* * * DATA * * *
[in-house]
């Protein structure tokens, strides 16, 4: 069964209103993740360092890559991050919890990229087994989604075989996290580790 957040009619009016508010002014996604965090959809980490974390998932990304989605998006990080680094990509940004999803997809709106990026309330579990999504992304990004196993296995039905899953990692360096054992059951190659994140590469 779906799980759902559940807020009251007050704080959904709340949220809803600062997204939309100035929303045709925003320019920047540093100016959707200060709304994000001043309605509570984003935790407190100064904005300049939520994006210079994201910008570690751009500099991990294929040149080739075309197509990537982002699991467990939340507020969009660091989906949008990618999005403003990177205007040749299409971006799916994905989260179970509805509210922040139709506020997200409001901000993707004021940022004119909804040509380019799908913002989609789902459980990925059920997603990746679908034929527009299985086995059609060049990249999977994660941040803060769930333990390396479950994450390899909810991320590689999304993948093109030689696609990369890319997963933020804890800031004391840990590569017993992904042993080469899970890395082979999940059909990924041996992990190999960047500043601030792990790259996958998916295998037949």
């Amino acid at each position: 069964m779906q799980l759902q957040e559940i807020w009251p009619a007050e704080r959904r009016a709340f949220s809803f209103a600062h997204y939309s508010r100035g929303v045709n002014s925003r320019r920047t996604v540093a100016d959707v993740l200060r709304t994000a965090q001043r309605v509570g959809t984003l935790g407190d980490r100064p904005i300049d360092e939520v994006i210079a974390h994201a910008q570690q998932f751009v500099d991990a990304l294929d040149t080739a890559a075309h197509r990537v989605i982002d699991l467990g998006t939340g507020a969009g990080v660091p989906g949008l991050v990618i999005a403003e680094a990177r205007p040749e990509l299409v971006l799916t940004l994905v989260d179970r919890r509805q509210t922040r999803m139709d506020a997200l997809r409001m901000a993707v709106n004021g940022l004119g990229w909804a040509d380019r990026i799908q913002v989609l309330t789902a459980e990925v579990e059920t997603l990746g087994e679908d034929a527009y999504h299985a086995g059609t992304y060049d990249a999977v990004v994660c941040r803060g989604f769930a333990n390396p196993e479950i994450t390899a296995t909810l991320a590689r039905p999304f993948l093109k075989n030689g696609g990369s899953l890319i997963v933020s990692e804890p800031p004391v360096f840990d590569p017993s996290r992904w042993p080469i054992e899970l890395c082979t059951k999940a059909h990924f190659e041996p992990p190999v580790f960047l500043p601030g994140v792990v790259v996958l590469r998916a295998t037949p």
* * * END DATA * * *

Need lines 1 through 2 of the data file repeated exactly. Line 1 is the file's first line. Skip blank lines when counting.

[in-house]
């Protein structure tokens, strides 16, 4: 069964209103993740360092890559991050919890990229087994989604075989996290580790 957040009619009016508010002014996604965090959809980490974390998932990304989605998006990080680094990509940004999803997809709106990026309330579990999504992304990004196993296995039905899953990692360096054992059951190659994140590469 779906799980759902559940807020009251007050704080959904709340949220809803600062997204939309100035929303045709925003320019920047540093100016959707200060709304994000001043309605509570984003935790407190100064904005300049939520994006210079994201910008570690751009500099991990294929040149080739075309197509990537982002699991467990939340507020969009660091989906949008990618999005403003990177205007040749299409971006799916994905989260179970509805509210922040139709506020997200409001901000993707004021940022004119909804040509380019799908913002989609789902459980990925059920997603990746679908034929527009299985086995059609060049990249999977994660941040803060769930333990390396479950994450390899909810991320590689999304993948093109030689696609990369890319997963933020804890800031004391840990590569017993992904042993080469899970890395082979999940059909990924041996992990190999960047500043601030792990790259996958998916295998037949």